Future Journalists Urged to Fight Georgian Media Sexism
By Salome Modebadze
Monday, October 17
Media Development Foundation (MDF) presented monitoring results on the coverage of women’s issues by the Georgian media at the Georgian Institute of Public Affairs (GIPA) last Wednesday. Frontline Georgia, which often hosts various public discussions, presented the event to journalism Masters students who discussed gender stereotypes in the Georgian media. Ketevan Mskhiladze, media expert, who implemented the project, gave detailed information on how the leading media outlets had been covering gender-related issues from March 15 to April 15, 2011.
The project Media Monitoring for Professional Media carried out with the support of Open Society Georgia Foundation (OSGF) conducted a short-term monitoring focusing on media ethics and other related issues. Experts, contracted by MDF, observed media practices of TV and print media which may become the subject of public discussions which is one of the main objectives of the project.
“The aim of our survey is to raise media criticism in Georgia. This is not in-depth research to judge anyone. We just consider the standards of media ethics and check how the theories are being followed in our media,” Head of Media Development Foundation Tamar Khorbaladze told the audience. The project also aims at encouraging and supporting media studies, researchers, and experts, involving media professionals in discussions on media ethics, stimulating and encouraging discussion on media ethics among society and media professionals, and raising the professionalism of the media through the prevention of media ethics’ violations.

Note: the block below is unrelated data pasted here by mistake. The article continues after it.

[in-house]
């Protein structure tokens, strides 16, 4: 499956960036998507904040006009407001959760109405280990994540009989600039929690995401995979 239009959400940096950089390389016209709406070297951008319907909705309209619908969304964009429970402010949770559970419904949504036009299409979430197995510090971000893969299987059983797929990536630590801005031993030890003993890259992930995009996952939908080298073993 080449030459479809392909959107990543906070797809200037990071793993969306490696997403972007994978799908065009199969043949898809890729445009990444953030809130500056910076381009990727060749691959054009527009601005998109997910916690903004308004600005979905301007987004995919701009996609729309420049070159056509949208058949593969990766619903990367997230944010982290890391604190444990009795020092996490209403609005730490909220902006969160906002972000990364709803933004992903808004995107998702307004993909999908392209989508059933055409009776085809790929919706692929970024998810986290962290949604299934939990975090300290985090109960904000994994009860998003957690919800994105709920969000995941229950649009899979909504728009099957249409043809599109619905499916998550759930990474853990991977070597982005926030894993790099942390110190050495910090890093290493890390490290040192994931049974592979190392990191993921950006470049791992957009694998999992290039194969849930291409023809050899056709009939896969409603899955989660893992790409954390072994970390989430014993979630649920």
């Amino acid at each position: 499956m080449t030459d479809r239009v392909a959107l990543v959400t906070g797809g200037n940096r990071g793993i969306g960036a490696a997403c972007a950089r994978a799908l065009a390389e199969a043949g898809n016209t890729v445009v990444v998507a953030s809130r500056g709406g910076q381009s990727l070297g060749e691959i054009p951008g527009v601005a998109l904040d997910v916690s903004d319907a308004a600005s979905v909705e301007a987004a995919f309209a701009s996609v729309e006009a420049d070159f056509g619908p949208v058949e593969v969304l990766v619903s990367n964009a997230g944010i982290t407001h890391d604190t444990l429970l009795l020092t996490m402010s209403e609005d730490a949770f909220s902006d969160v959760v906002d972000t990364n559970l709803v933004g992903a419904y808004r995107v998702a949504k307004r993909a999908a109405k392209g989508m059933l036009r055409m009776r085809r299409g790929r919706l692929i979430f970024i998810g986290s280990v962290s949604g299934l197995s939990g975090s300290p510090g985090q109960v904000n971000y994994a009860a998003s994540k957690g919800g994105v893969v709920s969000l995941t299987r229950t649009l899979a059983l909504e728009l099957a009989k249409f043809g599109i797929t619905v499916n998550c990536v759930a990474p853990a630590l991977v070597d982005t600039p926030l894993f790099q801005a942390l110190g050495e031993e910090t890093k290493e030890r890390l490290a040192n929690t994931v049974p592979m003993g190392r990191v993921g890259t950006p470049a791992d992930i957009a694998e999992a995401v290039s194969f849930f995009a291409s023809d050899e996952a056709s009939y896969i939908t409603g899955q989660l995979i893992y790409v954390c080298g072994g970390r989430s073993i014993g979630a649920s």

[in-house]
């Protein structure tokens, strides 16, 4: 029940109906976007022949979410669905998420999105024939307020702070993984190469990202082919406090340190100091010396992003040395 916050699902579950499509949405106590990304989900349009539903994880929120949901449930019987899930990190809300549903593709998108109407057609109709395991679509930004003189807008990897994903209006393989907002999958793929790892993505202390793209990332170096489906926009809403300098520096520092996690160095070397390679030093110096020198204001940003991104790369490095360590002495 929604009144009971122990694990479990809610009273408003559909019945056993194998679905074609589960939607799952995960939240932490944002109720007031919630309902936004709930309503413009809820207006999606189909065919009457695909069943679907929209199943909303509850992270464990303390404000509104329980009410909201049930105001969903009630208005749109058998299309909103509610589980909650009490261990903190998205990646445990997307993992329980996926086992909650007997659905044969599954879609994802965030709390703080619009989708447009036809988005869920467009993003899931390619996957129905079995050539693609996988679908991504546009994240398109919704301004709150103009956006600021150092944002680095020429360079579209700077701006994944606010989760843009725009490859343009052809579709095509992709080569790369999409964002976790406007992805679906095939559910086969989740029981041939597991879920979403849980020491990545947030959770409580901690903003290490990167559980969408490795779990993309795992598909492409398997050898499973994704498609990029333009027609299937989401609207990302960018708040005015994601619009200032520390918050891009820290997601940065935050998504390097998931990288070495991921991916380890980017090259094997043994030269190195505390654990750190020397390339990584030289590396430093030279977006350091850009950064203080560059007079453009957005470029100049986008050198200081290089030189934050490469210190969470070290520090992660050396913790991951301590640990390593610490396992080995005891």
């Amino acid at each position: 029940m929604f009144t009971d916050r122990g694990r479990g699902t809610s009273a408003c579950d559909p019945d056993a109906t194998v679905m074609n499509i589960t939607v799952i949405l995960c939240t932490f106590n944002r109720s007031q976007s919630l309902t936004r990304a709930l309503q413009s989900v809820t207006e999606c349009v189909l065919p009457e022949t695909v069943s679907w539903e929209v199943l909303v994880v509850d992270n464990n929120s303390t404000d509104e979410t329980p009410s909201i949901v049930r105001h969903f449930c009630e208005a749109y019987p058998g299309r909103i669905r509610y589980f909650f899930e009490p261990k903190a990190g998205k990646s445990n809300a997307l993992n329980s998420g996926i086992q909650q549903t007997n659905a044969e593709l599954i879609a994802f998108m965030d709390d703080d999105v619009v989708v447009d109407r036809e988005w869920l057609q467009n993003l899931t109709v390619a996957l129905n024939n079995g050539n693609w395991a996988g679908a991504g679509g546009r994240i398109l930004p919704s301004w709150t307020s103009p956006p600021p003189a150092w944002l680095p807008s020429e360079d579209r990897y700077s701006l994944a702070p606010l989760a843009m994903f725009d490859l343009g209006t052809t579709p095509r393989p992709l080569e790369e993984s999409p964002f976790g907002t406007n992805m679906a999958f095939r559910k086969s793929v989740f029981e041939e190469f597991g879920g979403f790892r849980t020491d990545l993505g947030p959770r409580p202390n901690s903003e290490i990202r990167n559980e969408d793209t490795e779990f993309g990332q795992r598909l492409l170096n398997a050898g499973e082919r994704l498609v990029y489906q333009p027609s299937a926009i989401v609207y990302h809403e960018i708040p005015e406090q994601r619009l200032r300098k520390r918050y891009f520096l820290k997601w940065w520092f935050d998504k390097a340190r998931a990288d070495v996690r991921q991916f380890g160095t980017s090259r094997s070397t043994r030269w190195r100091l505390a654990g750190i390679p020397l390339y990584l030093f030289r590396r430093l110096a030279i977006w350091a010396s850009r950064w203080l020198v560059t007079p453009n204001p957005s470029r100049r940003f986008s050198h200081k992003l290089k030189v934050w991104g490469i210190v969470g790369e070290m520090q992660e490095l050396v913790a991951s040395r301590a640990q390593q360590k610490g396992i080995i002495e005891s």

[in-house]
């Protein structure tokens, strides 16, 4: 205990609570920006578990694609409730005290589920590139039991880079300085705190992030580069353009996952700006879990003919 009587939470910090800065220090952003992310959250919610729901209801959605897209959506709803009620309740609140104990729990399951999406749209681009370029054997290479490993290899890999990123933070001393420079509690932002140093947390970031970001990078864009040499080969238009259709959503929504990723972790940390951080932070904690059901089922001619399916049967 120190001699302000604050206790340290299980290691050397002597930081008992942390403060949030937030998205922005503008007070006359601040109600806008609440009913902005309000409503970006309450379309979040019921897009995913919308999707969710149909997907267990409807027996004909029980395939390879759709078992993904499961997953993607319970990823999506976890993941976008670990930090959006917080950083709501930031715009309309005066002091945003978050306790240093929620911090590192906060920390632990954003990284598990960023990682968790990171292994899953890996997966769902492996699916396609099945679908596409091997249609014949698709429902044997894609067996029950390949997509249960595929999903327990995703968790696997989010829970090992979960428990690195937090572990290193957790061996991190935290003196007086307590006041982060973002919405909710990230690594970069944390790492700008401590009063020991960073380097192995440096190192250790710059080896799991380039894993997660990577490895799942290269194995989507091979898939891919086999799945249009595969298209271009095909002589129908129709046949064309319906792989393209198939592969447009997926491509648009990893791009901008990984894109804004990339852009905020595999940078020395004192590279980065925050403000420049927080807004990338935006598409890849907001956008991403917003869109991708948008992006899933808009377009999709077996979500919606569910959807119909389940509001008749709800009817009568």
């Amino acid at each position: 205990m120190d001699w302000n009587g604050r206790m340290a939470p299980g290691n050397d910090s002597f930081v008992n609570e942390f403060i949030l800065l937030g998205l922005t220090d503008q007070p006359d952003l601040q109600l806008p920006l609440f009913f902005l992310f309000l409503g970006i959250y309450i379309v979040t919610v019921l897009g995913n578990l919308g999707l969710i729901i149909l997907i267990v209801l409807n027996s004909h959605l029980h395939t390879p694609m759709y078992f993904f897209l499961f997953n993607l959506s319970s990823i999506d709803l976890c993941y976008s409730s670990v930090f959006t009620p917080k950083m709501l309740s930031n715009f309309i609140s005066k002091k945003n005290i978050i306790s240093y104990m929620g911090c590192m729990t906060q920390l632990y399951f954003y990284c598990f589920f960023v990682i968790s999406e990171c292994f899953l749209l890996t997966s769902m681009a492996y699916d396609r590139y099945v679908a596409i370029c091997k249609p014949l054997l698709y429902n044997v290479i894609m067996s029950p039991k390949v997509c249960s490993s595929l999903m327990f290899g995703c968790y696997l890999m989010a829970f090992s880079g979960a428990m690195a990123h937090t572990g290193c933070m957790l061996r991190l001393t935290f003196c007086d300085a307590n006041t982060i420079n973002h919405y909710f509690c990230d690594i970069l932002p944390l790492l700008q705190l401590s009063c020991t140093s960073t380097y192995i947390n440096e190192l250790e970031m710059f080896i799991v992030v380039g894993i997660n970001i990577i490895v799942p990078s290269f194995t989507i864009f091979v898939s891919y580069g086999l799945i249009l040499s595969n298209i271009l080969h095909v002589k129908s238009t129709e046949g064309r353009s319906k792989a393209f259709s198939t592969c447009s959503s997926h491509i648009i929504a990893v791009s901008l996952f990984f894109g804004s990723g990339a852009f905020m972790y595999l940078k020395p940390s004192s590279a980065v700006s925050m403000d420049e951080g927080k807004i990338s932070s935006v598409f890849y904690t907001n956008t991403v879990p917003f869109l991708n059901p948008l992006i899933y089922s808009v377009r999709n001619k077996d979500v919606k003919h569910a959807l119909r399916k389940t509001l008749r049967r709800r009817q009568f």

Mskhiladze, who researched gender stereotypes in the Georgian media, spoke of the width of the topic. Explaining that the main victims of discrimination are mostly women, the media analyst explained how journalists violate professional standards with female respondents. GPB, Rustavi 2, Imedi TV, Maestro and Kavkasia TV were the five TV outlets monitored by MDF during their prime time, while Rezonansi, Asaval-Dasavali, Kviris Palitra, Kronika and 24 Saati were their print media targets.
The surveys showed that the Georgian media lacks gender-sensitivity, there are frequent violations of women’s rights by identifying victims of violence as “women criminals”, while the professional standards of covering women’s issues is also improper and their rights are often neglected by the media. Worrying about a lack of analysis on gender-based issues the analyst explained that it is up to the media to help break stereotypes in society, while the media is, on the contrary, strengthening them.
“Georgian media has obviously stereotypical approaches, the journalists think and act according to public stereotypes and violate gender-based equality between the two sexes either in articles or news reports,” Mskhiladze said suggesting that media representatives are either unaware of gender-related issues, or are too lazy to prepare balanced materials.
Encouraging students of journalism to consider the standards of media ethics and become more gender-sensitive, Mskhiladze advised young professionals to balance their materials, involve new people in their articles and fight against gender-based stereotypes. Finally all the results of Media Monitoring for Professional Media will be summarized in a manual for student journalists uniting media ethics and legislative measures which will prevent students from making mistakes in covering the relevant issues.